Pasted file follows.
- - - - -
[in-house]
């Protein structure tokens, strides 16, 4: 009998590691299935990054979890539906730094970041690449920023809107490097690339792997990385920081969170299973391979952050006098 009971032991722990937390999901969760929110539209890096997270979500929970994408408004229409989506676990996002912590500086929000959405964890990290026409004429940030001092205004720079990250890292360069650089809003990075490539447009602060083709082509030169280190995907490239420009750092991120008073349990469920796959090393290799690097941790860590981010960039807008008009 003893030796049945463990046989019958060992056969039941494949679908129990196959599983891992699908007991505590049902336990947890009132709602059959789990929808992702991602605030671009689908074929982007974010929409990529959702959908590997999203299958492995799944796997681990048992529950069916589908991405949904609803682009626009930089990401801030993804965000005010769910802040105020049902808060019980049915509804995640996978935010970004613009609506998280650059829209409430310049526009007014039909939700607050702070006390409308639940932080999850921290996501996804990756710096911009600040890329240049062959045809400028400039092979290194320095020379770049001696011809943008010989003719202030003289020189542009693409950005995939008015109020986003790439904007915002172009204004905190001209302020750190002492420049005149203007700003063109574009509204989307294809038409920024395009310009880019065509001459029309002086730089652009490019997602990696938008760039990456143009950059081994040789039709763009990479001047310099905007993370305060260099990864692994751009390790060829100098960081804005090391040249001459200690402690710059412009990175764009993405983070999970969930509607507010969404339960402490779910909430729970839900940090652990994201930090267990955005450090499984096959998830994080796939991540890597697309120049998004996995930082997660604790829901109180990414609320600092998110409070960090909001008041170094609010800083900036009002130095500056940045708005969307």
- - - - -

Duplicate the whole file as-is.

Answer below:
[in-house]
């Protein structure tokens, strides 16, 4: 009998590691299935990054979890539906730094970041690449920023809107490097690339792997990385920081969170299973391979952050006098 009971032991722990937390999901969760929110539209890096997270979500929970994408408004229409989506676990996002912590500086929000959405964890990290026409004429940030001092205004720079990250890292360069650089809003990075490539447009602060083709082509030169280190995907490239420009750092991120008073349990469920796959090393290799690097941790860590981010960039807008008009 003893030796049945463990046989019958060992056969039941494949679908129990196959599983891992699908007991505590049902336990947890009132709602059959789990929808992702991602605030671009689908074929982007974010929409990529959702959908590997999203299958492995799944796997681990048992529950069916589908991405949904609803682009626009930089990401801030993804965000005010769910802040105020049902808060019980049915509804995640996978935010970004613009609506998280650059829209409430310049526009007014039909939700607050702070006390409308639940932080999850921290996501996804990756710096911009600040890329240049062959045809400028400039092979290194320095020379770049001696011809943008010989003719202030003289020189542009693409950005995939008015109020986003790439904007915002172009204004905190001209302020750190002492420049005149203007700003063109574009509204989307294809038409920024395009310009880019065509001459029309002086730089652009490019997602990696938008760039990456143009950059081994040789039709763009990479001047310099905007993370305060260099990864692994751009390790060829100098960081804005090391040249001459200690402690710059412009990175764009993405983070999970969930509607507010969404339960402490779910909430729970839900940090652990994201930090267990955005450090499984096959998830994080796939991540890597697309120049998004996995930082997660604790829901109180990414609320600092998110409070960090909001008041170094609010800083900036009002130095500056940045708005969307």